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Euro Down, Safe Haven Currencies Higher on Turkish Lira Crash

Euro down, safe haven currencies higher on Turkish lira crash

Investing.com - The euro was trading at more than one-year lows on Monday as a crash in the Turkish lira roiled global markets amid fears that the country’s financial crisis could spread to European markets.

The lira fell to a record low against the dollar overnight with USD/TRY hitting 7.0303, before easing back slightly to 6.7779, still up 5.84% for the day.

The lira found some support after Turkey’s central bank pledged to provide liquidity and cut lira and foreign currency reserve requirements for Turkish banks.

Fears over contagion effects mounted after the European Central Bank warned Friday that a number of euro zone banks might be exposed to the sharp decline in the Turkish lira.

Turkey’s currency has tumbled more than 40% this year on worries about President Tayyip Erdogan's increasing control over monetary policy and the economy and deteriorating relations with the U.S, chiefly over the war in Syria.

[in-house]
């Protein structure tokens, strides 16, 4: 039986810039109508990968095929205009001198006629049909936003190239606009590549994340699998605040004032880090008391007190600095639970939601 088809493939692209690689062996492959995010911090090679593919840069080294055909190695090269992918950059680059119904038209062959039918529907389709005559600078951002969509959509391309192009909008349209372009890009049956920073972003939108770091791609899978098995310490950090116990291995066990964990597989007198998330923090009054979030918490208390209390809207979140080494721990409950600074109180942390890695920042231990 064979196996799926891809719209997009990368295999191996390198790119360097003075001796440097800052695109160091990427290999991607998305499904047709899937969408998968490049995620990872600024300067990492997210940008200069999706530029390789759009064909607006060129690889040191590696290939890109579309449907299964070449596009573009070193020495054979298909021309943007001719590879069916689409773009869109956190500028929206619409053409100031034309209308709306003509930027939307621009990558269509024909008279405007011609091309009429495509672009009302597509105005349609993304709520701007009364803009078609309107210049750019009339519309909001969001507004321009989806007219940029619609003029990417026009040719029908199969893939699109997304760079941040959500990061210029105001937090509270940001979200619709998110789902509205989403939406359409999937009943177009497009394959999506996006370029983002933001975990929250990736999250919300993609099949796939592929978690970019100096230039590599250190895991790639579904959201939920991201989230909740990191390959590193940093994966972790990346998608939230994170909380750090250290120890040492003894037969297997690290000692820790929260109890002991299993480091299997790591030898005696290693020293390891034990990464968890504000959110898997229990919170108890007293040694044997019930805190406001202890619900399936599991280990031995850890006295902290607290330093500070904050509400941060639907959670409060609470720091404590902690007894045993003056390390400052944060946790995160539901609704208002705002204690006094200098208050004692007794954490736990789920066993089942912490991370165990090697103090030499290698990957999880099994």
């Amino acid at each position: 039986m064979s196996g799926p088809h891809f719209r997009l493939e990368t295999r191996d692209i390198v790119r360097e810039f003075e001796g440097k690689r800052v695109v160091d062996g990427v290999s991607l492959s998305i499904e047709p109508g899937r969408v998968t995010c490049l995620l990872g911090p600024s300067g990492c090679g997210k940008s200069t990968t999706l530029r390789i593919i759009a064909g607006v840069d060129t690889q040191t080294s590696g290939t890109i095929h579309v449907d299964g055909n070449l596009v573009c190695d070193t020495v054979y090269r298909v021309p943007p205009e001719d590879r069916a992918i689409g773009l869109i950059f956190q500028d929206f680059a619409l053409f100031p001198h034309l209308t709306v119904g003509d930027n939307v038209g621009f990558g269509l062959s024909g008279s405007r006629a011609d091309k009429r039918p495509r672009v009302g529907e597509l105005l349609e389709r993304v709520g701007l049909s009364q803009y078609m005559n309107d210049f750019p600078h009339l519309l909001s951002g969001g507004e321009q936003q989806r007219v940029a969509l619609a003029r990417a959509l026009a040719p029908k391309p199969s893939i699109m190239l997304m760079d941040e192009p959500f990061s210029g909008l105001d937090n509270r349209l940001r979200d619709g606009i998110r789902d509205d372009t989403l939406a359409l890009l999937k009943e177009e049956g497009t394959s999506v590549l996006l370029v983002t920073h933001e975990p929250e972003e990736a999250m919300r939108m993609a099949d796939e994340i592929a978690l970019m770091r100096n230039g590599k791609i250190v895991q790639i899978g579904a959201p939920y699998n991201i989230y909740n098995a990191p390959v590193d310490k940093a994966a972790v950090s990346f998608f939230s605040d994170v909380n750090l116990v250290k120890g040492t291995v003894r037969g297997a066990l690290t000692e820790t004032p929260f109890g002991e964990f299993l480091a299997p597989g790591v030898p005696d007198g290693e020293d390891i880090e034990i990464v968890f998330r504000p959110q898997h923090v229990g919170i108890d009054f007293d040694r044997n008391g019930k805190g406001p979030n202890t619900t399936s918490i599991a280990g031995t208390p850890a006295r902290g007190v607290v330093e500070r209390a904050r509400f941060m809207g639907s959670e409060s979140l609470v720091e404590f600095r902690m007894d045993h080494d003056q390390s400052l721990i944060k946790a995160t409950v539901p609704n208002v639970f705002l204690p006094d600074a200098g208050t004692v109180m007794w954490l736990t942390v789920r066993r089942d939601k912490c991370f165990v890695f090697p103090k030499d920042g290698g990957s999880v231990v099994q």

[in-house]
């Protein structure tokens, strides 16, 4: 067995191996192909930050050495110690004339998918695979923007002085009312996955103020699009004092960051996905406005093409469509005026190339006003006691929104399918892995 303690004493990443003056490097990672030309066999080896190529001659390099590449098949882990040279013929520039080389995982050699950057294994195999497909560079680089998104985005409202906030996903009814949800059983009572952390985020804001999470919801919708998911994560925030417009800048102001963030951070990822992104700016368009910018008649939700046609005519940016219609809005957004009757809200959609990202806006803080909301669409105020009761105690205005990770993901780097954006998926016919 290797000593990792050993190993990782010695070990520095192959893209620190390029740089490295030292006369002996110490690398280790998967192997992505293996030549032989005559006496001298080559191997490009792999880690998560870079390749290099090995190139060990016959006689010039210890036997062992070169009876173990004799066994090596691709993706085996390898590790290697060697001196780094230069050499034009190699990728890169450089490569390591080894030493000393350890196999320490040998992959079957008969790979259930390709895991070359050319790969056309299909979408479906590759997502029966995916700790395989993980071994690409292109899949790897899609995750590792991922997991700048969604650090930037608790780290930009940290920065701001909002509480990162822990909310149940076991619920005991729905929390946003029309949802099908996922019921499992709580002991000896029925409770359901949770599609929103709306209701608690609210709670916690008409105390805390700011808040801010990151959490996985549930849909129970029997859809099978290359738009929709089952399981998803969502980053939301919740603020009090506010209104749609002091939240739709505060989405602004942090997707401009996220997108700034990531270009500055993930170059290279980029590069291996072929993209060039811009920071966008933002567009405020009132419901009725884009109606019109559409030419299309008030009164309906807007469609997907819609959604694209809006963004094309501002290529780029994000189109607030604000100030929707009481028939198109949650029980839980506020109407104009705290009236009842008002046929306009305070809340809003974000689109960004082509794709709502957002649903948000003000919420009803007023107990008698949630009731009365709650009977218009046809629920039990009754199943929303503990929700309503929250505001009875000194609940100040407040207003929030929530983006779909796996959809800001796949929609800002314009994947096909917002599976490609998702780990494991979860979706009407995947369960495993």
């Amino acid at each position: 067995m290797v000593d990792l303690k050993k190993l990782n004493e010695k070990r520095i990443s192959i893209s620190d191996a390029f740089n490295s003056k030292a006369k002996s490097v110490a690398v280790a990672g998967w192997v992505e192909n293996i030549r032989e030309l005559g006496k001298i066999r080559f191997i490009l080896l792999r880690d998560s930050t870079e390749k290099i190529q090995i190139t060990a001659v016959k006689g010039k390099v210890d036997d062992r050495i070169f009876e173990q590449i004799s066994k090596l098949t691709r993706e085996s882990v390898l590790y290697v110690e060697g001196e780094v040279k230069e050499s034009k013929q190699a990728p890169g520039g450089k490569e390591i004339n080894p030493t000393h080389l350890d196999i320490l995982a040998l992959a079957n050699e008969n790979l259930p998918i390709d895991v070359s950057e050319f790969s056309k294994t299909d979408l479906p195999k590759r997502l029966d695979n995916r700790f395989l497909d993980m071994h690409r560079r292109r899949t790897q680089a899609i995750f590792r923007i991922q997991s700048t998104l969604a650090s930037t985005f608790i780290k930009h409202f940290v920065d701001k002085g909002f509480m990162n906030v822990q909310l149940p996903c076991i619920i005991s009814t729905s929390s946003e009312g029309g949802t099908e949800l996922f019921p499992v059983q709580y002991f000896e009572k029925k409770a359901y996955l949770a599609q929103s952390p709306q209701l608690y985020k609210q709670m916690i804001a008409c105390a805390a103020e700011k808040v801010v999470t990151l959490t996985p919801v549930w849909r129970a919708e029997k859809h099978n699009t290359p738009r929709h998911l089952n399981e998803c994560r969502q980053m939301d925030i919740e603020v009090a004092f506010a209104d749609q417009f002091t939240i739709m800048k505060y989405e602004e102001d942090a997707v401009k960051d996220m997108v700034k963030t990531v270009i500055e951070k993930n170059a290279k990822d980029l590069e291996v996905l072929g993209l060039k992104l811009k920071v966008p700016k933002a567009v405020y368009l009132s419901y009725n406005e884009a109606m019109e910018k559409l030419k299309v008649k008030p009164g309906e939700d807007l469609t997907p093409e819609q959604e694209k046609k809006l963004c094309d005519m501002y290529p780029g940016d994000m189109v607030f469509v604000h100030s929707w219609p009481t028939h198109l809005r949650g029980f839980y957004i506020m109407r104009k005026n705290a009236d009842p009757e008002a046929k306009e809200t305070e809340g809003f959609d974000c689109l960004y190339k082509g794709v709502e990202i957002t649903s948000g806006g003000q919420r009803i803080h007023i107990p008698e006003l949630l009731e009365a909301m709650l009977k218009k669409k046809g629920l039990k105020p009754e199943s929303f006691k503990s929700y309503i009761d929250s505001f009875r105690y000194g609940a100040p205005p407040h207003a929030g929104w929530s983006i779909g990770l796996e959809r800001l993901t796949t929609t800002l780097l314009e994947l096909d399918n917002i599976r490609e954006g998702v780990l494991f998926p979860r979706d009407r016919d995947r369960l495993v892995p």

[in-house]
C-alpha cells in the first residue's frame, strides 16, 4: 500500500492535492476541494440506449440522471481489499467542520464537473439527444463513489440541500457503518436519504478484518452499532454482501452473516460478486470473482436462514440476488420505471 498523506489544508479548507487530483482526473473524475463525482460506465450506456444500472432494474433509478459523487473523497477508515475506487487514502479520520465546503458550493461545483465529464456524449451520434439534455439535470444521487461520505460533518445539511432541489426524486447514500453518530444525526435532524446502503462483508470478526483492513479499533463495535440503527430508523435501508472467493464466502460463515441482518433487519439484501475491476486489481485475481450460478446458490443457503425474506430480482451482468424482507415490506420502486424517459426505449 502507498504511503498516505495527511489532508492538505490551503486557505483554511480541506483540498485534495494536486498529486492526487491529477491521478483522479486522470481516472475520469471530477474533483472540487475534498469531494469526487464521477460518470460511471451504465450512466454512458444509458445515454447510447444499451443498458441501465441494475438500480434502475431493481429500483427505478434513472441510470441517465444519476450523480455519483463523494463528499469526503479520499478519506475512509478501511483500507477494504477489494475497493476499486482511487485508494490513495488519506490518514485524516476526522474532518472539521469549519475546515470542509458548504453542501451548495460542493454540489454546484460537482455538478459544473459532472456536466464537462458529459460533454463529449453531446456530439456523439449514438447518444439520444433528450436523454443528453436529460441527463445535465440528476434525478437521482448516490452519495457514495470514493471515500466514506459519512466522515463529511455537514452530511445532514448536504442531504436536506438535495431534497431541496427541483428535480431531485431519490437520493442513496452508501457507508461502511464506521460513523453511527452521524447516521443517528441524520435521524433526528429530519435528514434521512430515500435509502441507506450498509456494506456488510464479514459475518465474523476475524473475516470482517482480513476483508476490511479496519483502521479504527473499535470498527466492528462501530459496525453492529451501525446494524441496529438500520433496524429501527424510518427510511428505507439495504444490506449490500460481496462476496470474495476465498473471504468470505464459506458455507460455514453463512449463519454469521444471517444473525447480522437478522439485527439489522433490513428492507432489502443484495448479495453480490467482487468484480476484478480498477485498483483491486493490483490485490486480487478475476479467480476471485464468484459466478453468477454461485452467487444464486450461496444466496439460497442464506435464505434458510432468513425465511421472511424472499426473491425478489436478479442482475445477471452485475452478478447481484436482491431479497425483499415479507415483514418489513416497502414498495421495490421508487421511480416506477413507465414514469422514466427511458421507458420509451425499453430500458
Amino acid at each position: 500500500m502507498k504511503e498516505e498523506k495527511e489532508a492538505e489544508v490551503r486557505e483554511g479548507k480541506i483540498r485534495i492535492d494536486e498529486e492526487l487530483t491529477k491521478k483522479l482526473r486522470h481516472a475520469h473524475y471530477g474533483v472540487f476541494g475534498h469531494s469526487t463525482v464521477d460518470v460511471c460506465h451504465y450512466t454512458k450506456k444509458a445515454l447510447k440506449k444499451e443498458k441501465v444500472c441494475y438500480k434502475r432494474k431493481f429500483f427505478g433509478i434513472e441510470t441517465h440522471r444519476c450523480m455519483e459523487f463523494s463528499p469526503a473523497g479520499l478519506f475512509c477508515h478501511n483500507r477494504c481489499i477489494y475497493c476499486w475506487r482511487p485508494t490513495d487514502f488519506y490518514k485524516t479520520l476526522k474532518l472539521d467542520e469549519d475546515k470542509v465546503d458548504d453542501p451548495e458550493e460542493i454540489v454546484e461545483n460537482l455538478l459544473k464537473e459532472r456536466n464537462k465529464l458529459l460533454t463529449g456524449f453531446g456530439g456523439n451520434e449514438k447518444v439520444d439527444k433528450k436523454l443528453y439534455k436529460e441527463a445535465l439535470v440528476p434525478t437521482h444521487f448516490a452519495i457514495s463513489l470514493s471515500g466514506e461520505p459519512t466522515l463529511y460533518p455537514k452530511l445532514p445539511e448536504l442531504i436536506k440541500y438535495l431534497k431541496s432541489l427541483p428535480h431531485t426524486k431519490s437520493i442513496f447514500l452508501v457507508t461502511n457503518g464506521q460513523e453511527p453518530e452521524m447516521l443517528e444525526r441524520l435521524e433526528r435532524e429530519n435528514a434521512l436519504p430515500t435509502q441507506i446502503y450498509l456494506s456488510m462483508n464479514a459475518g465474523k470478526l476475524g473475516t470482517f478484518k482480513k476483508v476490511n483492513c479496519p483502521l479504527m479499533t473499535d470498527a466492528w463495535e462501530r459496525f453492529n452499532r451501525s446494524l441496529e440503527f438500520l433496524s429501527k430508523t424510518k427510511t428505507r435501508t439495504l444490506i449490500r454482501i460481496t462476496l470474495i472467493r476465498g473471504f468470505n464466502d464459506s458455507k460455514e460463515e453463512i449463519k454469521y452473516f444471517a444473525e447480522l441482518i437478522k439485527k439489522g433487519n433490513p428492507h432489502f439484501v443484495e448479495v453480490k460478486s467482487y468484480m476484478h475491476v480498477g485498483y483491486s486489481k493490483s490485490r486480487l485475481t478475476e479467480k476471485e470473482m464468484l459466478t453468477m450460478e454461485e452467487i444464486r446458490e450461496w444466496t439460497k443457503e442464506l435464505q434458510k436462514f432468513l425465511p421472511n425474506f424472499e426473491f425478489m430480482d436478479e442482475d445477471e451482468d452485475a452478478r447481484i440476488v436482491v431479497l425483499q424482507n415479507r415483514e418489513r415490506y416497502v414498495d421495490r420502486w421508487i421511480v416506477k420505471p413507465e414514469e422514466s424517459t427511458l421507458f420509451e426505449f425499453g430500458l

The euro fell to its lowest levels in more than a year, with EUR/USD down 0.31% at 1.1382 after touching a low of 1.1365 earlier.

The drop in the euro came as the falling lira fueled demand for safe havens, including the U.S. dollar, Swiss franc and yen.

The U.S. dollar index, which measures the greenback’s strength against a basket of six major currencies, was up 0.15% to 96.33, the most since June 27, 2017, after gaining 1.33% last week.

The yen was higher against the dollar and the euro, with USD/JPY shedding 0.53% to trade at 110.21 and EUR/JPY down 0.94% to 125.39.

The euro fell to one-year lows against the Swiss franc, with EUR/CHF down 0.35% to 1.1315.

The pound was wallowing near its lowest levels since June 2017, with GBP/USD at 1.2760, pressured lower by the stronger dollar and fears over the growing prospect of a ‘no-deal’ Brexit.

Elsewhere in emerging markets, Russia’s ruble fell to its lowest level since mid-April 2016, weighed down by the broadly stronger dollar, falling oil prices and concerns over the impact of a fresh round of U.S. sanctions.

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